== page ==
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Solar gain through windows with shading devices: simulation versus measurement.

INTRODUCTION

In buildings with significant cooling loads solar gain is especially troublesome because it is generally the largest and most variable heat gain the building will experience. As a result, window shading attachments that can be used for solar control are drawing attention and a renewed effort is being made to develop models for devices such as venetian blinds, drapes, roller blinds and insect screens (e.g., van Dijk et al. 2002, Rosenfeld et al. 2000, Pfrommer et al. 1996, ISO 2004, Yahoda and Wright 2004, 2005, Kotey et al. 2009a, b, c, d). Window shading attachments also offer the benefit of being operable and many devices such as venetian blinds and roller blinds can be automated. Thus, shading attachments can be used efficiently to admit solar energy when and where heating, and possibly lighting, is required but reject it otherwise.

Computer simulation offers a means to evaluate the energy saving performance of shading attachments, their potential to reduce peak cooling loads and the effectiveness of various control strategies. However, until recently, the detailed simulation of shading attachments was routinely neglected. Research is currently geared toward the modeling of shading attachments for building energy simulation but these models are also useful for design and rating. Such an effort has led to the development of various models for complex fenestrations systems (i.e., systems containing glazing and shading layers) in building energy simulation and performance rating software like ParaSol v3.0 (Hellstrom et al. 2007), EnergyPlus 2007, WINDOW 6.1/THERM 6.1 (Mitchell et al. 2006) and WIS (van Dijk et al. 2002). However, some of the models in the aforementioned software are either limited in their capabilities or not general enough to handle certain combinations of glazing/shading layers.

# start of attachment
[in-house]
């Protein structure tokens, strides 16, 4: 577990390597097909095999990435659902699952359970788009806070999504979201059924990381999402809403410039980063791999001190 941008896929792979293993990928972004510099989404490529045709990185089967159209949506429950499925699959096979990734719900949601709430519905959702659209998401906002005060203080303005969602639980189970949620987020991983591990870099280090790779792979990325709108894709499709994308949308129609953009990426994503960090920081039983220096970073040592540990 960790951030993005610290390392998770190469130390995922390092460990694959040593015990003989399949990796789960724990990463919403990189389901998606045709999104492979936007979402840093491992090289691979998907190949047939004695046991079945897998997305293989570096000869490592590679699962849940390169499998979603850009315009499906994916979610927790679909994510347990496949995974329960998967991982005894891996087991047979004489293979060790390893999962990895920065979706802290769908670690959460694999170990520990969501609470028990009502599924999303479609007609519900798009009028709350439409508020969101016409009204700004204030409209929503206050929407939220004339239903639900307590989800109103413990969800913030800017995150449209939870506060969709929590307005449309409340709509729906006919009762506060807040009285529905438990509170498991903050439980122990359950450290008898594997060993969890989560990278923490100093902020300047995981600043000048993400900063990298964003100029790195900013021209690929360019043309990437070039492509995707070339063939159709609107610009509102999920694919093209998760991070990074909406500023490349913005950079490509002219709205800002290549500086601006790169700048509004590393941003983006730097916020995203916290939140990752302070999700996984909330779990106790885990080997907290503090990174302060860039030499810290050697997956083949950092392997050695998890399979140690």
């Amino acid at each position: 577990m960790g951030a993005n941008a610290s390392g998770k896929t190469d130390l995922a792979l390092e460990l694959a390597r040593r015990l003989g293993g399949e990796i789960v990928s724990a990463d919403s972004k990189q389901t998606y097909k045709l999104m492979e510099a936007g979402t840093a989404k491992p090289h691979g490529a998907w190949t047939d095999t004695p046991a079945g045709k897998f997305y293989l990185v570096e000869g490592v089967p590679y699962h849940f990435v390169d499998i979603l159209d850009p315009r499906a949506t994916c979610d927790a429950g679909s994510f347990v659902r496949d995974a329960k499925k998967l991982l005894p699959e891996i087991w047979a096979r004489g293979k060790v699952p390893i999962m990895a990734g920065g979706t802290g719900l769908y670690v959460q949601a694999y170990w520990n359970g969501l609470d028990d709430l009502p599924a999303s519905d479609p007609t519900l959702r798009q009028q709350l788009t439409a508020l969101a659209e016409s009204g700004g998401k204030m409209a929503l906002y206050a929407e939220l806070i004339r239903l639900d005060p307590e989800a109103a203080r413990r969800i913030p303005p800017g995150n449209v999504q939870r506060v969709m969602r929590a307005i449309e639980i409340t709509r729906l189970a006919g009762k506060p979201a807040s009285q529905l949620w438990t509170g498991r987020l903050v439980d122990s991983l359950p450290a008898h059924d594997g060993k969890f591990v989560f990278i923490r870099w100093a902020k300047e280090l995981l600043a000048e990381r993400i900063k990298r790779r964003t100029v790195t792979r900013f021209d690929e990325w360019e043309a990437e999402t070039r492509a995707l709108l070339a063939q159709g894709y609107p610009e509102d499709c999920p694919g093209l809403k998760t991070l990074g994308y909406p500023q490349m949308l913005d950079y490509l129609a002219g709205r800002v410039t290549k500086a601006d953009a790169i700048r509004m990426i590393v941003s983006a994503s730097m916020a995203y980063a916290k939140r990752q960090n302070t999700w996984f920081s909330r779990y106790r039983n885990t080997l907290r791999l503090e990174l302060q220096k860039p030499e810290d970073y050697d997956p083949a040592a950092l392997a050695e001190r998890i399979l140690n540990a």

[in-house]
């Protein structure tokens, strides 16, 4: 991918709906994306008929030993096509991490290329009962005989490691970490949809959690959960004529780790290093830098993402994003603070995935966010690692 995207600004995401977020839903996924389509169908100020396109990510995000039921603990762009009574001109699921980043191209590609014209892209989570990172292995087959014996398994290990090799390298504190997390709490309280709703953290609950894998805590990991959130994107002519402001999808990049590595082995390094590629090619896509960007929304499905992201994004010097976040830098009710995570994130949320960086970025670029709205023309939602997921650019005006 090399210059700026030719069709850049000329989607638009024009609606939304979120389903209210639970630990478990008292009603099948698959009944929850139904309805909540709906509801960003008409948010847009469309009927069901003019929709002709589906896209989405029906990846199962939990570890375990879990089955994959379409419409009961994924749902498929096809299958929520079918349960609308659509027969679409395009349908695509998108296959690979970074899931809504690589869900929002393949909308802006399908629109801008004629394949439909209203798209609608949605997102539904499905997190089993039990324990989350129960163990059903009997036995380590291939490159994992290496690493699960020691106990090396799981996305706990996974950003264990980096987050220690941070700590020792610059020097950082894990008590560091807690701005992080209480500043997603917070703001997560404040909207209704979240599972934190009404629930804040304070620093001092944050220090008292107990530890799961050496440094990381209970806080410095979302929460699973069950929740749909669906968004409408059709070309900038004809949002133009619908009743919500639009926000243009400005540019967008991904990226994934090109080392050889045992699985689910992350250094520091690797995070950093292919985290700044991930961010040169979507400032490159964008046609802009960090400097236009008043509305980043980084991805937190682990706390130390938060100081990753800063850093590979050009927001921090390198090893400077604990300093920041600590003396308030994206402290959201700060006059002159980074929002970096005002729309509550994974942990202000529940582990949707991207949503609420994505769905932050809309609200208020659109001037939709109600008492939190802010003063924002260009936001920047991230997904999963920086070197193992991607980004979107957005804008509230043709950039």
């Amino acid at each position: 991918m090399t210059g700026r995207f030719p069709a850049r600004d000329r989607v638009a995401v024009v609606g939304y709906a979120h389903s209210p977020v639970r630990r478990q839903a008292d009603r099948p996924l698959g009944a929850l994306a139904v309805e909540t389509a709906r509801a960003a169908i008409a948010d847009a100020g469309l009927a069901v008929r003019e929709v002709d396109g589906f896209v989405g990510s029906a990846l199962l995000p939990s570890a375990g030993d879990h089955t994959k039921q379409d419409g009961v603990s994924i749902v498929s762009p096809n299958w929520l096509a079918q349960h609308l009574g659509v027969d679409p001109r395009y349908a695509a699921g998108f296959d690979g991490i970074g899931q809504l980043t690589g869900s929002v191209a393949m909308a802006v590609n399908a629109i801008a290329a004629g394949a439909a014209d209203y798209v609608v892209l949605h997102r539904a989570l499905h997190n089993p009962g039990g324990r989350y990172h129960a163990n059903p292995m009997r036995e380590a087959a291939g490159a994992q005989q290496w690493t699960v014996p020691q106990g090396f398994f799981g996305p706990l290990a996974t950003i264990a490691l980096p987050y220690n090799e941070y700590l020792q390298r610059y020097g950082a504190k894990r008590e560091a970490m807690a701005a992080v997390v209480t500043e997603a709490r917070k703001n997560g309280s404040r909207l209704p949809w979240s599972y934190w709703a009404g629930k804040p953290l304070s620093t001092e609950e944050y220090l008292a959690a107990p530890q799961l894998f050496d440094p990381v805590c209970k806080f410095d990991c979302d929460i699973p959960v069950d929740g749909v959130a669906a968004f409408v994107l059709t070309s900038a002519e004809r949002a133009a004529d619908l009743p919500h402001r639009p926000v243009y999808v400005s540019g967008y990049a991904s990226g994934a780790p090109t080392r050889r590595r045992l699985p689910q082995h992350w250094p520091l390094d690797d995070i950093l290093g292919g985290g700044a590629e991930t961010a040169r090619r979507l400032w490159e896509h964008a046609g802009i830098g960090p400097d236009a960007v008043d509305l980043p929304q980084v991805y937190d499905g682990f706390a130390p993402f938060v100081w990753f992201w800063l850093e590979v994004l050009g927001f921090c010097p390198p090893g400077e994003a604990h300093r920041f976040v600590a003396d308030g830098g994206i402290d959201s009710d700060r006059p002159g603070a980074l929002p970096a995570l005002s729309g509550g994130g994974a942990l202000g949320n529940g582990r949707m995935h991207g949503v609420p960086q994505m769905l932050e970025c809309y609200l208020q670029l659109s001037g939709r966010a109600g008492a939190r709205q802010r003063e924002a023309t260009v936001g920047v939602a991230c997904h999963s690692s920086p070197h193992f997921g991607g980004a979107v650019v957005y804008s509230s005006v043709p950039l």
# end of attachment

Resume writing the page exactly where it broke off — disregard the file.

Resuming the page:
To expand the scope of shading attachment modeling to include more common devices, an ASHRAE Research Project 1311-RP (Wright et al. 2009, Barnaby et al. 2009) was undertaken. This research project has led to the development of fenestration shading models designated ASHWAT (ASHRAE Window ATtachment). ASHWAT models are currently implemented in an enhanced version of the ASHRAE Loads Toolkit (Barnaby et al. 2004, Pedersen et al. 2001).

The ASHWAT models were developed for four specific types of window attachments: drapes, venetian blinds, roller blinds and insect screens. There are significant differences between these categories and any one of these categories represents a very large variety of products. In order to retain generality and practicality while striking a balance between complexity and computational speed a simplified approach was taken regarding the way in which radiation interacts with a shading layer. Two points are worth mentioning.